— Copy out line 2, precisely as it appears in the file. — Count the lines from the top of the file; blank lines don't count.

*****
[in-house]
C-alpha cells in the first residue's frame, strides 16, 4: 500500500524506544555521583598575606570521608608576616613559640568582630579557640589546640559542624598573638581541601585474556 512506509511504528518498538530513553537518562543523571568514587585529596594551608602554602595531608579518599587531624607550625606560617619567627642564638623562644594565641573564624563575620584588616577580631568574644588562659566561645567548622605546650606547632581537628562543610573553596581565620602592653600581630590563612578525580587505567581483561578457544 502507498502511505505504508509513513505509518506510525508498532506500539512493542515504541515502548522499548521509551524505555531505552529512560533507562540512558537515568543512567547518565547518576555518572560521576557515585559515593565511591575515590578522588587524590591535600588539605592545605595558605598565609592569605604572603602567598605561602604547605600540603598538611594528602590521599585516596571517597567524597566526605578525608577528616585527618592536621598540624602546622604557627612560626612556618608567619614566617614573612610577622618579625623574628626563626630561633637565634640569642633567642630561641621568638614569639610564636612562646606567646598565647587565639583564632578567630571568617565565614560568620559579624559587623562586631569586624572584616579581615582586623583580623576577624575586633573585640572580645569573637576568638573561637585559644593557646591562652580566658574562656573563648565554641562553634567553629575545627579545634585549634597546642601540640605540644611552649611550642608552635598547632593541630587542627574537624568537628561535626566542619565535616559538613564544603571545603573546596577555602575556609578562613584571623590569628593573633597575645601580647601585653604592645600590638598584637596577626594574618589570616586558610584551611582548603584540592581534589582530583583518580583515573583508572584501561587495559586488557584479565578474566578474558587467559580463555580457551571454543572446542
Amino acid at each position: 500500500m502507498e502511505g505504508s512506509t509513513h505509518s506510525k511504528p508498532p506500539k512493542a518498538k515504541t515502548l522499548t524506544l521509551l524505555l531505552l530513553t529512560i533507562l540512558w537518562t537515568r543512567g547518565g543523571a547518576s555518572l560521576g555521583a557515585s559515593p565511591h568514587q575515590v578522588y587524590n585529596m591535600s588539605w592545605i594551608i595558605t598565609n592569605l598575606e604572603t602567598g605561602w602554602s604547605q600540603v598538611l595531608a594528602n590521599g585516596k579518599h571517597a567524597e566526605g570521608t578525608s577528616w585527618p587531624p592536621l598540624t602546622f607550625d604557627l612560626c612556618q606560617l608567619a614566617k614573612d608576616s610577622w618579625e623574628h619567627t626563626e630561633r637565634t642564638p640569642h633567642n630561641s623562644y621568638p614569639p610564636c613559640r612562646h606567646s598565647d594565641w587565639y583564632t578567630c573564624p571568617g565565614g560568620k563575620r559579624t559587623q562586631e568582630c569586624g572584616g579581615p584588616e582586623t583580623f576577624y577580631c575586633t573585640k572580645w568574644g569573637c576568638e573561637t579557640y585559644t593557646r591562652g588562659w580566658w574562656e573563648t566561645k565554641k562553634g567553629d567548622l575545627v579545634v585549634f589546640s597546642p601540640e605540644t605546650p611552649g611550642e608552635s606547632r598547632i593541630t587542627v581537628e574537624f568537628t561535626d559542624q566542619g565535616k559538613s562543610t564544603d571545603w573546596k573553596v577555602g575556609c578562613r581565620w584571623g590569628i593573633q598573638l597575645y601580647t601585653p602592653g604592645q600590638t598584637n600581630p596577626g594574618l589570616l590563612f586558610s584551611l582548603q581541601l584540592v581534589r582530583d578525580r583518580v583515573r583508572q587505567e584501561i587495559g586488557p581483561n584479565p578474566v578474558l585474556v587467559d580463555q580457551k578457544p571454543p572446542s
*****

C-alpha cells in the first residue's frame, strides 16, 4: 500500500524506544555521583598575606570521608608576616613559640568582630579557640589546640559542624598573638581541601585474556 512506509511504528518498538530513553537518562543523571568514587585529596594551608602554602595531608579518599587531624607550625606560617619567627642564638623562644594565641573564624563575620584588616577580631568574644588562659566561645567548622605546650606547632581537628562543610573553596581565620602592653600581630590563612578525580587505567581483561578457544 502507498502511505505504508509513513505509518506510525508498532506500539512493542515504541515502548522499548521509551524505555531505552529512560533507562540512558537515568543512567547518565547518576555518572560521576557515585559515593565511591575515590578522588587524590591535600588539605592545605595558605598565609592569605604572603602567598605561602604547605600540603598538611594528602590521599585516596571517597567524597566526605578525608577528616585527618592536621598540624602546622604557627612560626612556618608567619614566617614573612610577622618579625623574628626563626630561633637565634640569642633567642630561641621568638614569639610564636612562646606567646598565647587565639583564632578567630571568617565565614560568620559579624559587623562586631569586624572584616579581615582586623583580623576577624575586633573585640572580645569573637576568638573561637585559644593557646591562652580566658574562656573563648565554641562553634567553629575545627579545634585549634597546642601540640605540644611552649611550642608552635598547632593541630587542627574537624568537628561535626566542619565535616559538613564544603571545603573546596577555602575556609578562613584571623590569628593573633597575645601580647601585653604592645600590638598584637596577626594574618589570616586558610584551611582548603584540592581534589582530583583518580583515573583508572584501561587495559586488557584479565578474566578474558587467559580463555580457551571454543572446542